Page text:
FIRST-PERSON: Mental health & the Newtown tragedy
FALLS CHURCH, Va. (BP) -- The innocents of Newtown, Connecticut, 20 beautiful children, will never flower. We will never see the doctor, teacher or athlete who could have been. And six adults lost their lives seeking to protect them and their classmates.
The loss is unimaginable. We grieve from a distance. The families and community grieve intimately.
And then it begins. Those who would make political hay out of this tragedy now have an opportunity to press their perspective on such issues as gun control with new fervor.
Over the weekend, however, I saw an article on the Internet, "Thinking the Unthinkable," by a mother dealing with mental health crisis in her home, struggling desperately to care for her son who is ill while also struggling with the ramifications for herself and her other children.
"In the wake of another horrific national tragedy, it's easy to talk about guns," the mother wrote. "... It's time for a meaningful, nation-wide conversation about mental health. That's the only way our nation can ever truly heal."
I agree with her that it is time. How many more tragedies must we have before we consider the issue of mental health in America? And closer to home, how many more tragedies must we endure before we consider the role of the church for families in mental health crisis?
How should the church engage these issues -- not just after they happen but before they happen? What would Jesus do? We are His body. What should we do?
We need to understand better what happens when a mental health challenge and evil meet, what happens when disability mingles with sin. We see the devastating results. We need to consider what we can do to prevent them from occurring.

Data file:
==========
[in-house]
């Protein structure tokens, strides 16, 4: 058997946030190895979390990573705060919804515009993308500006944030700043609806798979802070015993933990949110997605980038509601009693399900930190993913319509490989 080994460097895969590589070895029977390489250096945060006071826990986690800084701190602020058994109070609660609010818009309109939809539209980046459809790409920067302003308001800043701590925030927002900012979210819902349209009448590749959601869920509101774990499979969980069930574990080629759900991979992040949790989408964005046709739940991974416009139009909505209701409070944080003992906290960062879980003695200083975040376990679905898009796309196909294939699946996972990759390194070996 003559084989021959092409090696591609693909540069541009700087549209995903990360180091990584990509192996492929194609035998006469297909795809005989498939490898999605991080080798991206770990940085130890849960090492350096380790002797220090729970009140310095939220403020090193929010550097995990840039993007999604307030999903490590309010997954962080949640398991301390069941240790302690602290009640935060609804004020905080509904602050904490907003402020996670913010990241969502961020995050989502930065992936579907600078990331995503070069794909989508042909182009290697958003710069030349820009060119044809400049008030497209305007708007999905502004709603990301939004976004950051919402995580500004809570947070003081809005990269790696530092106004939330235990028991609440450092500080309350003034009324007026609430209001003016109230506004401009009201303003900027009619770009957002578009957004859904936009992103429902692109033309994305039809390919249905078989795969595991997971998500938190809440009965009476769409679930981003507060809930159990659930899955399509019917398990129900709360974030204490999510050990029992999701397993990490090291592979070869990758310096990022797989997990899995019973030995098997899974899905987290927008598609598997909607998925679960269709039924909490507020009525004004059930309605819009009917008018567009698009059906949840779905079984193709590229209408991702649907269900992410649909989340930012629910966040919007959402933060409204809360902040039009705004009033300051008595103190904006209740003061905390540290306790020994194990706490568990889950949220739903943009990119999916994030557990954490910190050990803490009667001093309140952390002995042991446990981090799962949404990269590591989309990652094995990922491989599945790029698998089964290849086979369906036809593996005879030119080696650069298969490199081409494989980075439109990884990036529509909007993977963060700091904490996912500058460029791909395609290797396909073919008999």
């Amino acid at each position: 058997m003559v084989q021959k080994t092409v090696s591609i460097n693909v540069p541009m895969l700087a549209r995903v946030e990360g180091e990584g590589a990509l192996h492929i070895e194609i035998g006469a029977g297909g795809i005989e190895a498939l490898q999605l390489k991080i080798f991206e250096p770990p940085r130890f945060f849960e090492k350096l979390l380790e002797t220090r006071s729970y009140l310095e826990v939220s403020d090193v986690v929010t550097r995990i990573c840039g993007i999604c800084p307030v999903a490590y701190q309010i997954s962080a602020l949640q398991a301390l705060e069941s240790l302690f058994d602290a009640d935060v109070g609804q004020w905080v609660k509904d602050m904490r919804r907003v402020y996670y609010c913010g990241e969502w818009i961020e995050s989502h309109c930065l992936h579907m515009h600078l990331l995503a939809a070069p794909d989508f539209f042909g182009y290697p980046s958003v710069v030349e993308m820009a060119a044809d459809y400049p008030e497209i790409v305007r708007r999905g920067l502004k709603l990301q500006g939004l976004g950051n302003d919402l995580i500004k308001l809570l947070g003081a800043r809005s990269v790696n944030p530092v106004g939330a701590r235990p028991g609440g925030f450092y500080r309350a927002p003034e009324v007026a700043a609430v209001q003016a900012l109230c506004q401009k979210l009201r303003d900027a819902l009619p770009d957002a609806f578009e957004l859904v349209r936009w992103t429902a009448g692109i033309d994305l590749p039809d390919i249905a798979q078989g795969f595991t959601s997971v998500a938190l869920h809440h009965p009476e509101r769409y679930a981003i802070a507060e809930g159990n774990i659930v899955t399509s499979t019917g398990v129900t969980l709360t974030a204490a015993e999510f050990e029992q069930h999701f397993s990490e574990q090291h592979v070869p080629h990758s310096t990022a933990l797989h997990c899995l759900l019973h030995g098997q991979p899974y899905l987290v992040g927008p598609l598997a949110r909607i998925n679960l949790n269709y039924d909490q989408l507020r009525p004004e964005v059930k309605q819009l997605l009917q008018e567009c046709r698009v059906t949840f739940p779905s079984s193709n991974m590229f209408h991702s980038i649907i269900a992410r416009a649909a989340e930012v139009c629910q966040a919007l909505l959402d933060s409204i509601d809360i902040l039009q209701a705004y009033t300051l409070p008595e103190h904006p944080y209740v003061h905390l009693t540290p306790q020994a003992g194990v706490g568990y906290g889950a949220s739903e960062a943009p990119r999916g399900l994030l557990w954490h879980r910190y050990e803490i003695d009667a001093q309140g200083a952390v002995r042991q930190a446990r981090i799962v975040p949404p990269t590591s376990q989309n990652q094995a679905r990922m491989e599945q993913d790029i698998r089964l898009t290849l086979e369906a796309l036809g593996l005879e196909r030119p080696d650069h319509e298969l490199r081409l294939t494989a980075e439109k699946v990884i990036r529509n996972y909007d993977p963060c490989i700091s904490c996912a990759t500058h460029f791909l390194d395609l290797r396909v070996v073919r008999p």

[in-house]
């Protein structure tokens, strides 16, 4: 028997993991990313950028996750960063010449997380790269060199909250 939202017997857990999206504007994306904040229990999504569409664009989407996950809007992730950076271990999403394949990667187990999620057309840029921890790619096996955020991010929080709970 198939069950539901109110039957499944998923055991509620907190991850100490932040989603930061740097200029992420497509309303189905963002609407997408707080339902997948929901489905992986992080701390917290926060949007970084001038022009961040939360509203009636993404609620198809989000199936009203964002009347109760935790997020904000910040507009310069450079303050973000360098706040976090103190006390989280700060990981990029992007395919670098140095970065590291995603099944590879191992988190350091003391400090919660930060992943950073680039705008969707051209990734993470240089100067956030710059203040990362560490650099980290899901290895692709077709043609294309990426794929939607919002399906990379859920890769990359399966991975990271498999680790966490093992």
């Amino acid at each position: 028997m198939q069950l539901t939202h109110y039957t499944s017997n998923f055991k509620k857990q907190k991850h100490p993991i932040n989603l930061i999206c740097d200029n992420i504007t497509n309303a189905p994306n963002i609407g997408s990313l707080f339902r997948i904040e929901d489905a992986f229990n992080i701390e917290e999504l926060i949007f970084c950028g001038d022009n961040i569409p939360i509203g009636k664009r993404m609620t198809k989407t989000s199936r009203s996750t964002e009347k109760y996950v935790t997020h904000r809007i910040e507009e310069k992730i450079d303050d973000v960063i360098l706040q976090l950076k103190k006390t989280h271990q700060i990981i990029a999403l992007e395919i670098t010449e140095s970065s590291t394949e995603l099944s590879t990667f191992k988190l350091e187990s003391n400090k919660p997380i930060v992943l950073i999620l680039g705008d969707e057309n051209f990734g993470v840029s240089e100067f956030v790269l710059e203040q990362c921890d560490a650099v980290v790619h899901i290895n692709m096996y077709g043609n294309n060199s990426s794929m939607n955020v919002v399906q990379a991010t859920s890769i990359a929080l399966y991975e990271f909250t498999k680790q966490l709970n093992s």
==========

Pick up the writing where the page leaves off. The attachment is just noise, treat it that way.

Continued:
Mental health concerns are hidden disabilities that don't show any physical marker on the outside. There is no wheelchair, no assistance dog that might indicate that this is an individual who might require assistance or accommodation. Hidden disabilities cover the autism spectrum as well as encompassing those with mental health concerns such as bipolar disorder, depression, schizophrenia and those with neurological concerns such as epilepsy or Tourette's. Each of these disabilities is deeply life-affecting for the individual and the family who loves him or her. For a more detailed understanding of these disabilities, visit ChosenFamilies.org.
Clearly there are distinctions between those on the autism spectrum, those with mental health concerns and those with neurological disorders. But the thing they have in common is they each are hidden from obvious view. They tend to be misunderstood. We don't know how to respond to them. They make us uncomfortable.
We tend to avoid that which makes us uncomfortable. We are busy. Our calendars are full. Full of good things. Important priorities.
I am reminded of the man who fell into trouble as he went to Jericho. The church leaders who saw him did not throw a rock at him. They did not curse him. They took no deliberate action to harm him.
They just walked past on the other side of the road.
Jesus commended the man who stopped, took notice and got involved. He said the good Samaritan was our example of how to respond. We need to stop, take notice, and get involved. This is not about programs, though programs may be fine. This is about personal engagement.
We are called as the body of Christ to engage the fallen and broken world with the grace and power of the Gospel of Christ. That includes those with mental health concerns.
Shannon Royce is president of ChosenFamilies.org, a nonprofit organization for families living with hidden disabilities. She is an attorney, marathoner and cancer survivor who lives with her husband and two sons in the Washington, D.C. area. A Southern Baptist preacher's kid, Royce formerly worked with the Southern Baptist Ethics & Religious Liberty Commission.